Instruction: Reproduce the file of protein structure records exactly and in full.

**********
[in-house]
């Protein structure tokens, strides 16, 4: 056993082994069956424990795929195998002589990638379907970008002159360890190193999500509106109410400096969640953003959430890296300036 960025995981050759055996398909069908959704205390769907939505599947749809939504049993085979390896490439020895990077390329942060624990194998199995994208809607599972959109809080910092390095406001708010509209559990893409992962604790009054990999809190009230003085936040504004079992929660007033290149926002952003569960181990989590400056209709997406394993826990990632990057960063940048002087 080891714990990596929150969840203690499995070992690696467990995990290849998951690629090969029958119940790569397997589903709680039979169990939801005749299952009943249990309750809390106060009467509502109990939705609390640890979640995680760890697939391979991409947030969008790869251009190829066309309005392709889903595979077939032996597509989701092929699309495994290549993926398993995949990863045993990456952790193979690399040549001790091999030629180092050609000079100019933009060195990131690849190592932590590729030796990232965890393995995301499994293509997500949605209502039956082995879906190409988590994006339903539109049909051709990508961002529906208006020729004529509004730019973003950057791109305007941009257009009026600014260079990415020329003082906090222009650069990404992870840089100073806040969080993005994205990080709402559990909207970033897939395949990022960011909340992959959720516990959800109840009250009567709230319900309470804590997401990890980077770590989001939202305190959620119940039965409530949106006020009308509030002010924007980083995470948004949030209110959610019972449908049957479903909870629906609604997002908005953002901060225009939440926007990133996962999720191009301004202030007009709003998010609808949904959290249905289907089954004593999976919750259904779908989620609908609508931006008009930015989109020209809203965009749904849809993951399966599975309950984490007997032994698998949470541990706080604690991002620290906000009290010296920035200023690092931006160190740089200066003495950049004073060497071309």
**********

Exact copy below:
[in-house]
């Protein structure tokens, strides 16, 4: 056993082994069956424990795929195998002589990638379907970008002159360890190193999500509106109410400096969640953003959430890296300036 960025995981050759055996398909069908959704205390769907939505599947749809939504049993085979390896490439020895990077390329942060624990194998199995994208809607599972959109809080910092390095406001708010509209559990893409992962604790009054990999809190009230003085936040504004079992929660007033290149926002952003569960181990989590400056209709997406394993826990990632990057960063940048002087 080891714990990596929150969840203690499995070992690696467990995990290849998951690629090969029958119940790569397997589903709680039979169990939801005749299952009943249990309750809390106060009467509502109990939705609390640890979640995680760890697939391979991409947030969008790869251009190829066309309005392709889903595979077939032996597509989701092929699309495994290549993926398993995949990863045993990456952790193979690399040549001790091999030629180092050609000079100019933009060195990131690849190592932590590729030796990232965890393995995301499994293509997500949605209502039956082995879906190409988590994006339903539109049909051709990508961002529906208006020729004529509004730019973003950057791109305007941009257009009026600014260079990415020329003082906090222009650069990404992870840089100073806040969080993005994205990080709402559990909207970033897939395949990022960011909340992959959720516990959800109840009250009567709230319900309470804590997401990890980077770590989001939202305190959620119940039965409530949106006020009308509030002010924007980083995470948004949030209110959610019972449908049957479903909870629906609604997002908005953002901060225009939440926007990133996962999720191009301004202030007009709003998010609808949904959290249905289907089954004593999976919750259904779908989620609908609508931006008009930015989109020209809203965009749904849809993951399966599975309950984490007997032994698998949470541990706080604690991002620290906000009290010296920035200023690092931006160190740089200066003495950049004073060497071309």